by Curlan Campbell
- 12-month project geared towards 20 youth interested in marine sector
- Participants to receive Open Water PADI Diver and First Aid certification by end of programme
- Highly skilled Blue Economy individuals significant to Grenada’s food security
Engaging youth to become Coastal and Marine Environment Conservationists in the community of Gouyave, is behind the implementation of the ‘Capacity building and livelihood opportunities for Gouyave Youths through marine conservation’ programme which is geared towards 20 youth interested in pursuing a career within the marine sector.
An historic moment for the fishing capital of Grenada, the 12-month project launched on 23 July 2020, is spearheaded by the Grenada Coral Reef Foundation with funding from the United Nations Development Programme (UNDP) GEF Small Grants Programme, in collaboration with the Ministry of Climate Resilience, Environment, Forestry, Fisheries and Disaster Management, the Gouyave Fishermen Cooperative Society Ltd and the Grenada Community Development Agency (GRENCODA).
Programme Coordinator and Executive Director of the Grenada Coral Reef Foundation, Roland Baldeo, will be responsible for implementing the project that will see the young participants engaged in theoretical and practical activities in the field of marine conservation. At the end of the programme, these young people will receive their Open Water PADI Diver and First Aid certification. The programme will also provide training in coral gardening including assisting in the rehabilitation of approximately 500 m2 of coral reefs, and other skills designed to enhance their employability.
Fisheries Minister, Alvin DaBreo, encouraged participants to take this programme seriously since the Blue Economy which potentially can contribute significantly to Grenada’s food security, will need highly skilled individuals to occupy jobs within the marine sector. “We are now appreciating the importance that the Blue Economy plays towards our food security because we consume a lot of marine products. To achieve this there will be growing demands for trained personnel to manage those resources. To you the participants this is an amazing opportunity that you should be taking full advantage of, the experience and training that you will receive by your participation in this project will set you apart from your counterparts.”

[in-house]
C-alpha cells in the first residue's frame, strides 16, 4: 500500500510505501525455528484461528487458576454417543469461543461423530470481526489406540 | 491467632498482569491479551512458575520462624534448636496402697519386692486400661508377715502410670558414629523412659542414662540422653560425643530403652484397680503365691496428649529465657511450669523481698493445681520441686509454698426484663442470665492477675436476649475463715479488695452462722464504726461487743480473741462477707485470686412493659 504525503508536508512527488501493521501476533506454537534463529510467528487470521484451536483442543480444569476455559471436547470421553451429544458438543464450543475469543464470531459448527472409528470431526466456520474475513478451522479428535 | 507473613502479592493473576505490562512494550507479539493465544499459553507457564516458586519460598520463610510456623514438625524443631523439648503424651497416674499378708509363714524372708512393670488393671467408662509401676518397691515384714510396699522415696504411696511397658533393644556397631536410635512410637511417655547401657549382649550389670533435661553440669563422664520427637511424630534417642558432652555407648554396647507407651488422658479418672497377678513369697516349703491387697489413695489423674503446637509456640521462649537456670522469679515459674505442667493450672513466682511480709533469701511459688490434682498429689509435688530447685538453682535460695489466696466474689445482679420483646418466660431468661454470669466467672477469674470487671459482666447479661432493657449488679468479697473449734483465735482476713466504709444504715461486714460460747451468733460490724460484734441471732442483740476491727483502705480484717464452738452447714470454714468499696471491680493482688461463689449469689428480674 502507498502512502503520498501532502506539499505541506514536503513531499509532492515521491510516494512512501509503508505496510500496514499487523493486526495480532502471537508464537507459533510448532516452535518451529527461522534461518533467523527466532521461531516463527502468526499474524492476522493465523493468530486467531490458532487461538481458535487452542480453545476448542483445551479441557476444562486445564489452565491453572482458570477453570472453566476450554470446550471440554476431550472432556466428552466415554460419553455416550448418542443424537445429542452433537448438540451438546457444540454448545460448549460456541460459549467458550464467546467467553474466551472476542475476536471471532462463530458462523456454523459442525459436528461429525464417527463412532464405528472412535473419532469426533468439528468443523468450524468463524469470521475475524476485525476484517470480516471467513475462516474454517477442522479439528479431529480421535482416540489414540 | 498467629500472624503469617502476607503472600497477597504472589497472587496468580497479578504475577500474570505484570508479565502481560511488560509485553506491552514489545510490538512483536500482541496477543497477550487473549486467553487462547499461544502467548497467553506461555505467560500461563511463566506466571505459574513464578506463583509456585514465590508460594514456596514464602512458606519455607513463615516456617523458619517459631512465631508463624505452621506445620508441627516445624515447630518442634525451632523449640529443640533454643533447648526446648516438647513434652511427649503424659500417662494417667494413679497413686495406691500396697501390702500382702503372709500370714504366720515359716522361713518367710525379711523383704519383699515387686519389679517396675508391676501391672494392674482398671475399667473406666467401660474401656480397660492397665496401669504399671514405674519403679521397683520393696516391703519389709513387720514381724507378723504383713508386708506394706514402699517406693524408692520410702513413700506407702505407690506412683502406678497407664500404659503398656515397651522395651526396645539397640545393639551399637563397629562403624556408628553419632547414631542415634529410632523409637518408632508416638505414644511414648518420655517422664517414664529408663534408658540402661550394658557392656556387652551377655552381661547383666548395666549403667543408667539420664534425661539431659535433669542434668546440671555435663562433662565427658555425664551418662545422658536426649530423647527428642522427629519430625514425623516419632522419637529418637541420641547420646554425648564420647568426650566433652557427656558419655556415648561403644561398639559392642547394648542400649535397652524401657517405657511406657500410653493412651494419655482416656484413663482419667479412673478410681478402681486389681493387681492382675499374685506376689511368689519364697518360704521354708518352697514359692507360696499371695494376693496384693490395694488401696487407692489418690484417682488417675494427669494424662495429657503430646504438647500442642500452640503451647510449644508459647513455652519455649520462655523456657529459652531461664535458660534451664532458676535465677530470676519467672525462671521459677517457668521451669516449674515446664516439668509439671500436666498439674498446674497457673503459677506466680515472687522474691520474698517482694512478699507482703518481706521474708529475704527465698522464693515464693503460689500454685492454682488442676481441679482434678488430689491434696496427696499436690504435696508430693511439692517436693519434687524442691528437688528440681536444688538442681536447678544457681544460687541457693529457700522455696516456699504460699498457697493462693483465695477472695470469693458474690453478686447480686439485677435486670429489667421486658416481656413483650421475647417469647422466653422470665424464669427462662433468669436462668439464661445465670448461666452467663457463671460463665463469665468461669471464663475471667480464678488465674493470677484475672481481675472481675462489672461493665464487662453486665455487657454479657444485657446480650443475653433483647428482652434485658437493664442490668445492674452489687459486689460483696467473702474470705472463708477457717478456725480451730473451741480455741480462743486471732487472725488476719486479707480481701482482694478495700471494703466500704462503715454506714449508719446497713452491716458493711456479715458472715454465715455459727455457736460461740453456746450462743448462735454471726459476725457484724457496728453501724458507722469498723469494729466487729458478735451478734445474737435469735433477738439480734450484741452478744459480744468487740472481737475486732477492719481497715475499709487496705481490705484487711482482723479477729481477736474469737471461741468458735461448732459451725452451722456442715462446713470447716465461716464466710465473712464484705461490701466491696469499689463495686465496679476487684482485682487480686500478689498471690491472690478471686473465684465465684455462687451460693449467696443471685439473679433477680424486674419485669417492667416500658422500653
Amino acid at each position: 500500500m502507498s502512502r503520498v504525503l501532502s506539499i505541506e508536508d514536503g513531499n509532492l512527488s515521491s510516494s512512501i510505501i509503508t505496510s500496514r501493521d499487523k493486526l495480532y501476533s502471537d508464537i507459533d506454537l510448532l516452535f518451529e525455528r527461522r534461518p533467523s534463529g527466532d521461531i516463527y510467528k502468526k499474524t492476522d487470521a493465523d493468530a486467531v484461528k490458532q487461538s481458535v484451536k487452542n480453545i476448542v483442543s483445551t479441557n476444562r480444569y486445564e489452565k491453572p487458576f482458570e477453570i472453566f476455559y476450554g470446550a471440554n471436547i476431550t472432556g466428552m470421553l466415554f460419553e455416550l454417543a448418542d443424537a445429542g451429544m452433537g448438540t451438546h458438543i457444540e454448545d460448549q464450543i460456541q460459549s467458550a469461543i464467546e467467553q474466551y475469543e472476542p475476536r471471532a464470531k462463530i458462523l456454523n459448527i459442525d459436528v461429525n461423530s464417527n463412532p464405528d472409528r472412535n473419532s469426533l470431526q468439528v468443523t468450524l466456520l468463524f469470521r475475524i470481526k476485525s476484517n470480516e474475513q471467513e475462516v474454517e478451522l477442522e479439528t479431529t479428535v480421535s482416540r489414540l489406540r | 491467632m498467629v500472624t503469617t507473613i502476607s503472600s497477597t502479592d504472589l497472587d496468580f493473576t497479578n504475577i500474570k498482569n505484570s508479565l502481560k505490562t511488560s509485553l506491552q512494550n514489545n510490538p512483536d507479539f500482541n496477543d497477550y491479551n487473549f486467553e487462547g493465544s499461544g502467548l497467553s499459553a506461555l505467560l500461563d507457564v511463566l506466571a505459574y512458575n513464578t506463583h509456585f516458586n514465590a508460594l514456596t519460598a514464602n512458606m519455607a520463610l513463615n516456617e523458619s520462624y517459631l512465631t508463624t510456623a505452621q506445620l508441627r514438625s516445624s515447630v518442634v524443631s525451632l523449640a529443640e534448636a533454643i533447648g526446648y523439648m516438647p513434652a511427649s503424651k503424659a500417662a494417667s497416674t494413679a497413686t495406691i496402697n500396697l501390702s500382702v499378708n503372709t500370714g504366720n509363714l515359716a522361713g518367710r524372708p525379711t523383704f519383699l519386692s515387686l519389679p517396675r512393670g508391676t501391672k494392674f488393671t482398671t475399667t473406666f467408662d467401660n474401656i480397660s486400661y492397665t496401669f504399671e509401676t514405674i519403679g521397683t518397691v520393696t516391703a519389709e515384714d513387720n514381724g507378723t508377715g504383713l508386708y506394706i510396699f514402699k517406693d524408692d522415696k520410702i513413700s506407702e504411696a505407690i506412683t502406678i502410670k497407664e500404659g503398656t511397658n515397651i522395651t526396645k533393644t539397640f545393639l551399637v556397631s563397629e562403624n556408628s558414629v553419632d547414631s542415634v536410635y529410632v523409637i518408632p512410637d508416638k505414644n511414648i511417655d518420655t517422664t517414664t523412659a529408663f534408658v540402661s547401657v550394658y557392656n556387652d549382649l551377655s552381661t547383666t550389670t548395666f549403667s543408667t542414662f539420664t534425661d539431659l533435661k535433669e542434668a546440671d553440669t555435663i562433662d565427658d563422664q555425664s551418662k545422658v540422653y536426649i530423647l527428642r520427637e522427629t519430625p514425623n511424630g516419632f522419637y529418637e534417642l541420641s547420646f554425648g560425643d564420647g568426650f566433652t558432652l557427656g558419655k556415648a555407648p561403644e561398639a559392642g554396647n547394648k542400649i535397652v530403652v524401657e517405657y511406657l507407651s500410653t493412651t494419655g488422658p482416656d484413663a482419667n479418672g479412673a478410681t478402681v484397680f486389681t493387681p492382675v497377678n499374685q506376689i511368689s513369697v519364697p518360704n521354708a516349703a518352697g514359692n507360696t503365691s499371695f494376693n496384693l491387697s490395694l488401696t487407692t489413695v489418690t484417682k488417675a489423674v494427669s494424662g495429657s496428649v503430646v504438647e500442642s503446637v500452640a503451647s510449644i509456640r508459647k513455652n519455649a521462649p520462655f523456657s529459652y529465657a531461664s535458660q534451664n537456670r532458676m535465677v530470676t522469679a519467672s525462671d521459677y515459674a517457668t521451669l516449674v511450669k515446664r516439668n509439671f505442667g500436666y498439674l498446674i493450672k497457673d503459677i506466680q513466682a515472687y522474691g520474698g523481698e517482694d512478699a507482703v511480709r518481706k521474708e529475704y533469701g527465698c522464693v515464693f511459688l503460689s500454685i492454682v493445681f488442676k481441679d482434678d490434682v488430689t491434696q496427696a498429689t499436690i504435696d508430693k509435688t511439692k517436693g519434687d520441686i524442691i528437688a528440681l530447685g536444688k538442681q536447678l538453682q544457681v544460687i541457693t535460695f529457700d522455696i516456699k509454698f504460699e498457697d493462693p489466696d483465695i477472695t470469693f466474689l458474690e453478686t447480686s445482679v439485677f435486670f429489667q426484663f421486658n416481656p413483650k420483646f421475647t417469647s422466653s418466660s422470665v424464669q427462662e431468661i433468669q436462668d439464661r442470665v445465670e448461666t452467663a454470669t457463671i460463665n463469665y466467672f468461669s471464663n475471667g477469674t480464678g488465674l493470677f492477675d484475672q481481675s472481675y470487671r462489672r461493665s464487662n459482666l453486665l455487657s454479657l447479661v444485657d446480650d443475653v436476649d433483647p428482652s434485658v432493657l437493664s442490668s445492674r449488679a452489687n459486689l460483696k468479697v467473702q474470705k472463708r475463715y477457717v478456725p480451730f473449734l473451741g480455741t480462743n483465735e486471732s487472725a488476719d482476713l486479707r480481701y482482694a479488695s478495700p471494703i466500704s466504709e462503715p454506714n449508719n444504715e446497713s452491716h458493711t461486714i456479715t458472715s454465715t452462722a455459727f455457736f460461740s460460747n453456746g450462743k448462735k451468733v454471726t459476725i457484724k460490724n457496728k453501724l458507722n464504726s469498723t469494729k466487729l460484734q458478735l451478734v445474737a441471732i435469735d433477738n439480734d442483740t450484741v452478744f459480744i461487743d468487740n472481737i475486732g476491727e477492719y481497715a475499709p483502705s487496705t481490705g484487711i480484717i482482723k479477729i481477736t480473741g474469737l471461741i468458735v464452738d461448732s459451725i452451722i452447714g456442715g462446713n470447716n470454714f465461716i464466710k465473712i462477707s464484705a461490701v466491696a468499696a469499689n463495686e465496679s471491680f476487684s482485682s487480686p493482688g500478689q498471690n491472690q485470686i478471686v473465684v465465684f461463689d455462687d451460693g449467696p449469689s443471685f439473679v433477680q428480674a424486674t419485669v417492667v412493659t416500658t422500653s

National Coordinator of the Global Environment Facility (GEF) Small Grants Programme, Kadijah Paula Edwards, explained that community organisations such as the Grenada Coral Reef Foundation can qualify for a maximum of US$50,000 through GEF Small Grants Programme once their project proposal is consistent with GEF’s strategic criteria. Addressing the participants, Edwards emphasised the need for the organisation’s management team to ensure that this project becomes a success through prudent management of the funds received. “The success of this initiative will not only rely on funds provided by GEF but also on you (young people) and also on the management team. Managing a project may look simple, but it is not, it requires a lot of dedication… problem-solving skills and recordkeeping and it requires you to be fully committed to the cause.”
GRENCODA Programmes Manager, Benny Languaine, spoke specifically to the aspect of the project that will see participants certified with the PADI Open Water Diver certification. Also endorsing the start of the project in his home town was Cultural Ambassador, Hollice “Mr Killa” Mapp, as he reminded participants of their responsibility to themselves and their community and that they can only achieve success through hard work and dedication.
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